What was it about cross-country skiing or biathlon that caught your attention?

I didn’t start skiing until 2012, right after the summer Paralympic Games where I competed in track and field. For me it was the sheer joy of being on snow. I would get an awesome workout in and not even realize how hard I was working because I was just having a good time skiing up a mountain.

What’s something cool about either of your winter sports that people don’t get to see? 

I think in biathlon people can’t see what the athlete is seeing when they go from skiing to shooting targets as accurately and fast as possible. Your heart is racing so fast and with each deep breath your sights drop well below the target and then as you exhale your sights move back up to the target. Within one or two seconds you have to center you shot and pull the trigger. Sometimes your eyes are blurry and your hands and muscles are trembling. Through all of that you have to shoot a target the size of a dime.

Who are your biggest rivals? Is it a friendly or contentious relationship?

It’s funny, you know. You are always trying to win, but I feel like Nordic athletes really support one another. I feel like we all know what it has taken to get to the elite level in our sport and we all kind of support one another. When I have a good race I know many athletes will go out of their way to congratulate me and I try to do the same. Even Coaches from other teams will be cheering for you out on the course when you are having a good day or give you one of their own ski poles if you happen to break one.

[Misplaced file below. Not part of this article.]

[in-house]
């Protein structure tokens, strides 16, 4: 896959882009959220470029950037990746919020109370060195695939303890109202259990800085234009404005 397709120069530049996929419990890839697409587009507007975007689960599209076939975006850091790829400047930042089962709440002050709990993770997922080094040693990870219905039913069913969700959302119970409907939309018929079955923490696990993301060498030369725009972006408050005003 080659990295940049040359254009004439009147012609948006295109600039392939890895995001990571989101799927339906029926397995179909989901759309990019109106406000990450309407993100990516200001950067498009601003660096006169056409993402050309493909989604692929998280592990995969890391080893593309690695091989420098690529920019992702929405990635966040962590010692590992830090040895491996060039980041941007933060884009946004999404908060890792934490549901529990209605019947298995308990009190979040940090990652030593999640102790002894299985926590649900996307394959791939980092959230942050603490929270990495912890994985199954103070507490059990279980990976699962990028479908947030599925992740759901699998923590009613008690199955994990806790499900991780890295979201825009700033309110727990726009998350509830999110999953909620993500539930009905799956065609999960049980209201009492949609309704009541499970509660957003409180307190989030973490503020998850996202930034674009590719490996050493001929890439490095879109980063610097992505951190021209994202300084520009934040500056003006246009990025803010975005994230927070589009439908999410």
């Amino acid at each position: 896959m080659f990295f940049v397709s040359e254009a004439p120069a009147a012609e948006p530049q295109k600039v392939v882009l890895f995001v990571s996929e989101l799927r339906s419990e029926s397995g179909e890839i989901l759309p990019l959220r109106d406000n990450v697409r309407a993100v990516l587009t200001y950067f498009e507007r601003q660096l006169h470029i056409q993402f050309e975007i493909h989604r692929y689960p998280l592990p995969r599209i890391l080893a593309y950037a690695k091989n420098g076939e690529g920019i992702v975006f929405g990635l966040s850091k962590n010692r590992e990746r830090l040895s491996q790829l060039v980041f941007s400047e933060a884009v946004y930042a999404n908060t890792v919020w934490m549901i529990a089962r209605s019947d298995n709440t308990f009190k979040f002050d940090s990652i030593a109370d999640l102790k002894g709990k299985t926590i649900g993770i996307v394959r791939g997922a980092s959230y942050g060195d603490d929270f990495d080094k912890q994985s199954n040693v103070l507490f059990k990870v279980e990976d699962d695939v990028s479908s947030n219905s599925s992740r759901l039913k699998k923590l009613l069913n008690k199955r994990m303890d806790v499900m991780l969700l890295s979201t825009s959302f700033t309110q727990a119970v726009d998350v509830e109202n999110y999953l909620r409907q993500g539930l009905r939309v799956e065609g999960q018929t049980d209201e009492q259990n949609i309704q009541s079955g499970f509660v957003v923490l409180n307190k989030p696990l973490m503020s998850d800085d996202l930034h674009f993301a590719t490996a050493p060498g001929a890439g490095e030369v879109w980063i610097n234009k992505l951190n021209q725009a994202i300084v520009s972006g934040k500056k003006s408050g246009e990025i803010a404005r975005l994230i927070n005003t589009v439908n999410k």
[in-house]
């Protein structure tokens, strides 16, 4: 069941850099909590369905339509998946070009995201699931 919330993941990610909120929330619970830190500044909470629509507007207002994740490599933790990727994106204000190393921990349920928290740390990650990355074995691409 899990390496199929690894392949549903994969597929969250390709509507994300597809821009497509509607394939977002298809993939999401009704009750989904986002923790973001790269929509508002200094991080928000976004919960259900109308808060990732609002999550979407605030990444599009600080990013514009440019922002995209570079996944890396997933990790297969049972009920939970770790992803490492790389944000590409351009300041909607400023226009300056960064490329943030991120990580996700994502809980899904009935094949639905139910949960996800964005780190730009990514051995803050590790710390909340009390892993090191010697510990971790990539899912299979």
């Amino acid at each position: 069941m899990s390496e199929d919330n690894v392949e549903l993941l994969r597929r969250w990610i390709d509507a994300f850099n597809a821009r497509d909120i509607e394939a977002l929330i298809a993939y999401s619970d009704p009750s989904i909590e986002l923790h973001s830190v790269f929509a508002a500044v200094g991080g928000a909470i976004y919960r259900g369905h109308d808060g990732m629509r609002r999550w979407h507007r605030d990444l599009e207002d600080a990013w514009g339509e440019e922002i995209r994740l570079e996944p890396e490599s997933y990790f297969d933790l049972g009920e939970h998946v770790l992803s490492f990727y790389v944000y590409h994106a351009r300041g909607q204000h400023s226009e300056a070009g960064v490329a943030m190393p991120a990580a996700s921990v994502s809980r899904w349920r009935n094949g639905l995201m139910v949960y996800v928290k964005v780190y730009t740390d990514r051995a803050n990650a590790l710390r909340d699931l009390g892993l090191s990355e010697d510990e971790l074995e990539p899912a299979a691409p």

What is your favorite perk of being an elite Paralympic athlete?

The travel and the swag.

Is there anything you never leave home without when traveling?

Well, I always travel with all of my own coffee, hand grinder and typically an Areopress to brew a good cup every morning.

How do you like to prepare on race day?

I like to stay loose and laugh with other people and make it feel like another regular day. I always like to preview the course and go over any technical areas at race pace to make sure I got it down.

Do you have any fears that might be considered irrational by some people?

I don’t like ostriches. I mean, they are living dinosaurs!

Is there anything about yourself that people would be amused to learn?

I swim at the level of a five year old. Ha ha! It is the one sport that I am completely terrible at.

Can we assume you have a crush on someone within your sport?

Yes! Oksana Masters. We have been dating for three years now and we actually met through skiing. She will also be going to 2018 Paralympic Games in PyeongChang.

Are you a fan of Korea’s popular music, K-Pop? 

Ha ha! Well, it’s not high on my list, but I have a Korean athlete I train with in my summer sport and he loves to turn up his K-Pop in the locker room and shower room. Ha ha!

Copyright 2019 Nexstar Broadcasting, Inc. All rights reserved. This material may not be published, broadcast, rewritten, or redistributed.